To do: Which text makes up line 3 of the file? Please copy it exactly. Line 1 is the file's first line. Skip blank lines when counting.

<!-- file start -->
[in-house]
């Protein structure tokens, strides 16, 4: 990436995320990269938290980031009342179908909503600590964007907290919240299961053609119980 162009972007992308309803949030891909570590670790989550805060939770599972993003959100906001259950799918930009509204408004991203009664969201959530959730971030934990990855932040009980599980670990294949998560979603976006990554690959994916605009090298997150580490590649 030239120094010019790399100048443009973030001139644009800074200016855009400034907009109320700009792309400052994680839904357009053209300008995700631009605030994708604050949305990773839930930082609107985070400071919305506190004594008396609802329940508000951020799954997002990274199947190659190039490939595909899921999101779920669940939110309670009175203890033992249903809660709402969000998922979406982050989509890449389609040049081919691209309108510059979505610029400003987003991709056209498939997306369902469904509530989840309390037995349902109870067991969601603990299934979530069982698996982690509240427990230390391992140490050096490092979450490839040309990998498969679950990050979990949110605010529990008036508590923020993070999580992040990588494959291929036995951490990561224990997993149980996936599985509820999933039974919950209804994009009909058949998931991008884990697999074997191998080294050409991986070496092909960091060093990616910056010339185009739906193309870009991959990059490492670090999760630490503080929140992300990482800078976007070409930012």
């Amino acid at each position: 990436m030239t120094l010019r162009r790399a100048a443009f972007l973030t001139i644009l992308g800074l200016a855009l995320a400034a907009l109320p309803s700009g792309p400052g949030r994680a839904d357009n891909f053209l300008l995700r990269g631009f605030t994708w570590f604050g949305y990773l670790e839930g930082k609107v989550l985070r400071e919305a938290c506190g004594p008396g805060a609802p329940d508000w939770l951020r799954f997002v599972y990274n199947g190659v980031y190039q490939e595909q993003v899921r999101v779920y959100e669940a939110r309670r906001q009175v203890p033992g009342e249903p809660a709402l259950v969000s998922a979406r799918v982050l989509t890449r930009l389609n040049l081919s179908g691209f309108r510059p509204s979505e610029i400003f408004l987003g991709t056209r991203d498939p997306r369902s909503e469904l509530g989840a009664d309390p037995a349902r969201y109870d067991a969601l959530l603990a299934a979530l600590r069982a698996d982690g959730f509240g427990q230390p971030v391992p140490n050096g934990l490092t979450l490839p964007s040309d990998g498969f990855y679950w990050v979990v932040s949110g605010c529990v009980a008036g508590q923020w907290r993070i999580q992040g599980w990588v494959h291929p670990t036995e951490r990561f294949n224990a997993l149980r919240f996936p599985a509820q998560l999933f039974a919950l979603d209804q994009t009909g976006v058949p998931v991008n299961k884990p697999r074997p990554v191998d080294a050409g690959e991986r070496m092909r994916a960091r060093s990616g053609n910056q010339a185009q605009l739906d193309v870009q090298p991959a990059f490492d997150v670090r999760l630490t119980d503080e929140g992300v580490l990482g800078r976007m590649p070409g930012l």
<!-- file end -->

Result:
């Amino acid at each position: 990436m030239t120094l010019r162009r790399a100048a443009f972007l973030t001139i644009l992308g800074l200016a855009l995320a400034a907009l109320p309803s700009g792309p400052g949030r994680a839904d357009n891909f053209l300008l995700r990269g631009f605030t994708w570590f604050g949305y990773l670790e839930g930082k609107v989550l985070r400071e919305a938290c506190g004594p008396g805060a609802p329940d508000w939770l951020r799954f997002v599972y990274n199947g190659v980031y190039q490939e595909q993003v899921r999101v779920y959100e669940a939110r309670r906001q009175v203890p033992g009342e249903p809660a709402l259950v969000s998922a979406r799918v982050l989509t890449r930009l389609n040049l081919s179908g691209f309108r510059p509204s979505e610029i400003f408004l987003g991709t056209r991203d498939p997306r369902s909503e469904l509530g989840a009664d309390p037995a349902r969201y109870d067991a969601l959530l603990a299934a979530l600590r069982a698996d982690g959730f509240g427990q230390p971030v391992p140490n050096g934990l490092t979450l490839p964007s040309d990998g498969f990855y679950w990050v979990v932040s949110g605010c529990v009980a008036g508590q923020w907290r993070i999580q992040g599980w990588v494959h291929p670990t036995e951490r990561f294949n224990a997993l149980r919240f996936p599985a509820q998560l999933f039974a919950l979603d209804q994009t009909g976006v058949p998931v991008n299961k884990p697999r074997p990554v191998d080294a050409g690959e991986r070496m092909r994916a960091r060093s990616g053609n910056q010339a185009q605009l739906d193309v870009q090298p991959a990059f490492d997150v670090r999760l630490t119980d503080e929140g992300v580490l990482g800078r976007m590649p070409g930012l």